Workplace Drug Testing Policy
Based on the stipulations of the Drug-Free Workplace Act of 1988, not all employers are mandated to conduct drug testing in the workplace. The conditions of the Drug-Free Workplace Act of 1988 mandates federal contractors and all grantees to provide drug-free workplaces in order to receive a grant or contract from any federal agency. The said Act also requires heavily regulated industries such as military contracting, nuclear energy, and transportation that all its employees undergo drug testing.
Most U.S. states and local government units require drug testing for their employees. There are some employers who are only entitled to ask their employees to consent to drug and alcohol tests if this condition is specified in their appointment and in the company’s workplace drug policies. In this connection, a workplace drug testing policy should be in place.
Basic Workplace Drug Testing Policy
Employers and employees are mandated by law to ensure that the workplace is safe and secure. It is the responsibility of an employer to protect employees from risks, including dangerous behavior of employees due to alcohol or drug use. One of the duties of employees is to take care not only of their own safety but of others as well. They must conform with practical procedure and policy relating to safety, health, and drug and alcohol use in the workplace.
A good basic workplace drug testing policy should focus on the importance of safety in the workplace, compliance to work requirements and quality of work, as well as improving productivity and safety in the workplace. The following points should be addressed:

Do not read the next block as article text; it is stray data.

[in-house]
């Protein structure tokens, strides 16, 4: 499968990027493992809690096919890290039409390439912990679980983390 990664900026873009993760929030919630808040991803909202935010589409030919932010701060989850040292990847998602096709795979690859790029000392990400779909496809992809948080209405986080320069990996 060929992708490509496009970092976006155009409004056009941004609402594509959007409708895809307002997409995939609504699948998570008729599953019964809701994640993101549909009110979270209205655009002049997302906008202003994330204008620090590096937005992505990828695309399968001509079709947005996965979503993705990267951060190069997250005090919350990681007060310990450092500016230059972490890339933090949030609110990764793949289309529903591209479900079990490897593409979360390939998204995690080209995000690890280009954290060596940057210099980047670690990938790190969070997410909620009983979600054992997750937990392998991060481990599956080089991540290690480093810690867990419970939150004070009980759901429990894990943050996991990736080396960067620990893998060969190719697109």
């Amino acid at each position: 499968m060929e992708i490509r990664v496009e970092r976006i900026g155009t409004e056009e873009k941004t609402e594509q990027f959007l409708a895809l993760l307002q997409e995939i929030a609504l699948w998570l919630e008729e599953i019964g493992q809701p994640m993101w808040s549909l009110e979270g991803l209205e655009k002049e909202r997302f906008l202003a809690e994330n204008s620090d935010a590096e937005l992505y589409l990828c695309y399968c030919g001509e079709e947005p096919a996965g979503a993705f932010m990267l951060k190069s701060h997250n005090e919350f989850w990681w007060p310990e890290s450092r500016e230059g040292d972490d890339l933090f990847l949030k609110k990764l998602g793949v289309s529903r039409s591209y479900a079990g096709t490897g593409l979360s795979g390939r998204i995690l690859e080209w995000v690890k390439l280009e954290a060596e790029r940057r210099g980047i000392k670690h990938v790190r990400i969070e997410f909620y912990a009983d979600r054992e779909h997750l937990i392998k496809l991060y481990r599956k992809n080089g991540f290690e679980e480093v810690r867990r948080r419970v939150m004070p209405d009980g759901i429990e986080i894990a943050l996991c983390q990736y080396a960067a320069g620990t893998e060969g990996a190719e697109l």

- Who are the employees to be covered by the policy?
- What actions qualify as violations?
- What are the corresponding disciplinary actions for violations?
- Will the employer agree to rehabilitation?
Enrolling employees who tested positive in a rehabilitation program is optional as it is no longer mandated by law. The company’s drug and alcohol policy should be given in writing to all employees, with each employee signing an acknowledgement receipt. It is the usual policy of most companies to include workplace drug testing policy as part of the general policy manual. A better practice is to have a separate drug search and testing policy for employees to sign upon being hired.
Drug Testing Job Applicants
Generally, state laws allow employers to test job applicants for illicit drugs. There are state rules regarding notices and procedures for drug testing to avoid adulterated samples and possible discrimination. There are states that allow drug testing of applicants if:
- The drug testing is part of the screening process for new job applicants
- The applicant is practically hired but needs to pass a drug test before contract signing
- All job applicants for the specified work are tested
- A state-certified laboratory conducted the tests
Drug Screening For Current Employees
Some U.S. states have laws that prohibit random drug testing for all employees. Although not a common form of drug testing, random drug testing is a deterrent for employees to not use drugs. A reasonable suspicion drug test should be focused on a particular employee because he or she is handling a safety-sensitive job, or he or she is suspected of being a drug user.
In general, most states allow companies to test employees right after a reported accident that could have been due to drug use or an incident due to an employee who seems to be under the influence. Post accident drug testing following an accident in the workplace has become a standard drug testing procedure in the workplace. An employee who tested positive for illicit drugs immediately after an accident can be fired from work and barred from receiving any compensation.
Union or Labor Force
Caution mush be observed when conducting drug testing in the workplace as some employees are well-protected by the union. The best approach in drafting a workplace drug testing policy for a company is to have a union representative and a legal aide sit down and formulate the policy.
The Department of Transportation’s Office of Drug & Alcohol Policy & Compliance is the arm that directs the implementation of drug and alcohol testing on safety-sensitive transportation industry manpower.